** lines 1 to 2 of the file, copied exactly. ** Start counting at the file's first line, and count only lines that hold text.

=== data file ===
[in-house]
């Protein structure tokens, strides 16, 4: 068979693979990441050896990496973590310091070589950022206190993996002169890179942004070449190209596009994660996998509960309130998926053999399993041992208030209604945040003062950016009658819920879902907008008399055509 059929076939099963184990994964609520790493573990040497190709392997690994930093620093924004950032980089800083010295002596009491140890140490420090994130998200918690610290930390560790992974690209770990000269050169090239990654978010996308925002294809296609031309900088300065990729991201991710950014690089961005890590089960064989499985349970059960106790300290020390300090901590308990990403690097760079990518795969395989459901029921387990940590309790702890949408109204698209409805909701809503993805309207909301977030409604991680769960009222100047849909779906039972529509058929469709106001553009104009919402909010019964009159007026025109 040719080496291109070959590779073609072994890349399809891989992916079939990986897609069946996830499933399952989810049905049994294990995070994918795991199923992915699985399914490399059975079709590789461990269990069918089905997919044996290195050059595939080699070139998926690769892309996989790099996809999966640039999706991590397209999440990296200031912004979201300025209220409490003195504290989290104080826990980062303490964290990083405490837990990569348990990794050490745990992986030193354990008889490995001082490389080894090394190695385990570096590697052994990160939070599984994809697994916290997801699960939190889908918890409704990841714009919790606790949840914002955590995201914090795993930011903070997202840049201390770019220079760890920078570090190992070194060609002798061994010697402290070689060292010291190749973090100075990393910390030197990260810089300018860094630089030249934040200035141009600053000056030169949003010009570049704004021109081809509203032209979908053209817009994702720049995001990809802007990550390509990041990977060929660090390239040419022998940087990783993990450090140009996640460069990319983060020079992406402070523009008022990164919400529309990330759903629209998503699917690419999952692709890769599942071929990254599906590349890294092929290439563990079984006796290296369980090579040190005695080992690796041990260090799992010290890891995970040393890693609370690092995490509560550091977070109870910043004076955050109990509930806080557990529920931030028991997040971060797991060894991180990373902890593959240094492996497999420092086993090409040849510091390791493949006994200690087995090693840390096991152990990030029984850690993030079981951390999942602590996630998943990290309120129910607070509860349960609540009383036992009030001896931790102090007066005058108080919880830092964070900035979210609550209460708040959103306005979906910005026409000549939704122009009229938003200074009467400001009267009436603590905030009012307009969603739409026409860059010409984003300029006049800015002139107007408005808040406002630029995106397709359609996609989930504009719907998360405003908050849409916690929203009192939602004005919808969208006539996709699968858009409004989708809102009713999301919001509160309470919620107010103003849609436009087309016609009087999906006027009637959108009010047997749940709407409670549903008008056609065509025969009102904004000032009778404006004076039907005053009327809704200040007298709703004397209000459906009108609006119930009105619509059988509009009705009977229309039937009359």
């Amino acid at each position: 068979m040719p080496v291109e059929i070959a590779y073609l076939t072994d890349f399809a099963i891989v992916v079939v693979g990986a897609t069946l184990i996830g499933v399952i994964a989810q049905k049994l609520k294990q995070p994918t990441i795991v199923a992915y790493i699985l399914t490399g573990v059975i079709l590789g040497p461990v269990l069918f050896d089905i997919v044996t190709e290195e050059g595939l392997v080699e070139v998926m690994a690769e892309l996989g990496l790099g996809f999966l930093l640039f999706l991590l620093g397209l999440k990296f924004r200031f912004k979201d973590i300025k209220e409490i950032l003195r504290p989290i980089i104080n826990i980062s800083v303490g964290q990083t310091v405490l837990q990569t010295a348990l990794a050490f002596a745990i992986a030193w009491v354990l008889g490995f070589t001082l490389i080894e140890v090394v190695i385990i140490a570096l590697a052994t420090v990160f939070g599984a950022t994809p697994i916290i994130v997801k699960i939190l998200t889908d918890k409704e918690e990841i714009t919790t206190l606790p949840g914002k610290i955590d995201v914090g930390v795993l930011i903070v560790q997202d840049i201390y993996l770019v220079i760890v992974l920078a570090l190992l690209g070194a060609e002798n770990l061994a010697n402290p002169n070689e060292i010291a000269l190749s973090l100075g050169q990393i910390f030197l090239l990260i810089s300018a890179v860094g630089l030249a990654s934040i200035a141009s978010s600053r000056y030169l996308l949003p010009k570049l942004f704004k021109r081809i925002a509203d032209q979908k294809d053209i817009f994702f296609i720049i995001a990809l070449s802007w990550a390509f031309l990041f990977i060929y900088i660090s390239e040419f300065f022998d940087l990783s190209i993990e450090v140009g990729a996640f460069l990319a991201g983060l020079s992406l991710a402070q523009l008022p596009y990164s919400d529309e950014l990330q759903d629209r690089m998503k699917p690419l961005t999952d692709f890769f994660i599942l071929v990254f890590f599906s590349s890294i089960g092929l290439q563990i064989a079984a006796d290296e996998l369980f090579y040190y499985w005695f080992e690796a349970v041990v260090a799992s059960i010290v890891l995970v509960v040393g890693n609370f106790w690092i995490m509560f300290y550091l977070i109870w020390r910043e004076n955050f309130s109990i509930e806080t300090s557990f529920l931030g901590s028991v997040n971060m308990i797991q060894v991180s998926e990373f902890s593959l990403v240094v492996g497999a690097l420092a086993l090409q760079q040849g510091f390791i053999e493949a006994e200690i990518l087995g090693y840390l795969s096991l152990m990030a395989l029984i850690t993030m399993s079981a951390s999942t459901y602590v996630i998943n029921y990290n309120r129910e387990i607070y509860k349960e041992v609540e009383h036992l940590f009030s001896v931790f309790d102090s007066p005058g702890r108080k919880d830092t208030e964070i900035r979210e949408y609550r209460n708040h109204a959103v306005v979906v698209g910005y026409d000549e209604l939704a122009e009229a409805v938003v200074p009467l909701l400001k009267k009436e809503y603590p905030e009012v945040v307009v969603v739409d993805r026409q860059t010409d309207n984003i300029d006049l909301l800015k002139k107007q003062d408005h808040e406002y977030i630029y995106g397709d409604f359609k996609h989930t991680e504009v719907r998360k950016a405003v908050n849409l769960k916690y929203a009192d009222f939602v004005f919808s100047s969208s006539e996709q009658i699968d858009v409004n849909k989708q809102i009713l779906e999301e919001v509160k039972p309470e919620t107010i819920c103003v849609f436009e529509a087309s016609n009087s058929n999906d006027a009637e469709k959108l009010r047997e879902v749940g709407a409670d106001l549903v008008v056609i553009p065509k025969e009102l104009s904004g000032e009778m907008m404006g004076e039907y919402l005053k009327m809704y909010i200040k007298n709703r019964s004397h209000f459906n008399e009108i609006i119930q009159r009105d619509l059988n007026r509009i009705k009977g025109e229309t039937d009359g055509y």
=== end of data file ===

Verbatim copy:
[in-house]
């Protein structure tokens, strides 16, 4: 068979693979990441050896990496973590310091070589950022206190993996002169890179942004070449190209596009994660996998509960309130998926053999399993041992208030209604945040003062950016009658819920879902907008008399055509 059929076939099963184990994964609520790493573990040497190709392997690994930093620093924004950032980089800083010295002596009491140890140490420090994130998200918690610290930390560790992974690209770990000269050169090239990654978010996308925002294809296609031309900088300065990729991201991710950014690089961005890590089960064989499985349970059960106790300290020390300090901590308990990403690097760079990518795969395989459901029921387990940590309790702890949408109204698209409805909701809503993805309207909301977030409604991680769960009222100047849909779906039972529509058929469709106001553009104009919402909010019964009159007026025109 040719080496291109070959590779073609072994890349399809891989992916079939990986897609069946996830499933399952989810049905049994294990995070994918795991199923992915699985399914490399059975079709590789461990269990069918089905997919044996290195050059595939080699070139998926690769892309996989790099996809999966640039999706991590397209999440990296200031912004979201300025209220409490003195504290989290104080826990980062303490964290990083405490837990990569348990990794050490745990992986030193354990008889490995001082490389080894090394190695385990570096590697052994990160939070599984994809697994916290997801699960939190889908918890409704990841714009919790606790949840914002955590995201914090795993930011903070997202840049201390770019220079760890920078570090190992070194060609002798061994010697402290070689060292010291190749973090100075990393910390030197990260810089300018860094630089030249934040200035141009600053000056030169949003010009570049704004021109081809509203032209979908053209817009994702720049995001990809802007990550390509990041990977060929660090390239040419022998940087990783993990450090140009996640460069990319983060020079992406402070523009008022990164919400529309990330759903629209998503699917690419999952692709890769599942071929990254599906590349890294092929290439563990079984006796290296369980090579040190005695080992690796041990260090799992010290890891995970040393890693609370690092995490509560550091977070109870910043004076955050109990509930806080557990529920931030028991997040971060797991060894991180990373902890593959240094492996497999420092086993090409040849510091390791493949006994200690087995090693840390096991152990990030029984850690993030079981951390999942602590996630998943990290309120129910607070509860349960609540009383036992009030001896931790102090007066005058108080919880830092964070900035979210609550209460708040959103306005979906910005026409000549939704122009009229938003200074009467400001009267009436603590905030009012307009969603739409026409860059010409984003300029006049800015002139107007408005808040406002630029995106397709359609996609989930504009719907998360405003908050849409916690929203009192939602004005919808969208006539996709699968858009409004989708809102009713999301919001509160309470919620107010103003849609436009087309016609009087999906006027009637959108009010047997749940709407409670549903008008056609065509025969009102904004000032009778404006004076039907005053009327809704200040007298709703004397209000459906009108609006119930009105619509059988509009009705009977229309039937009359």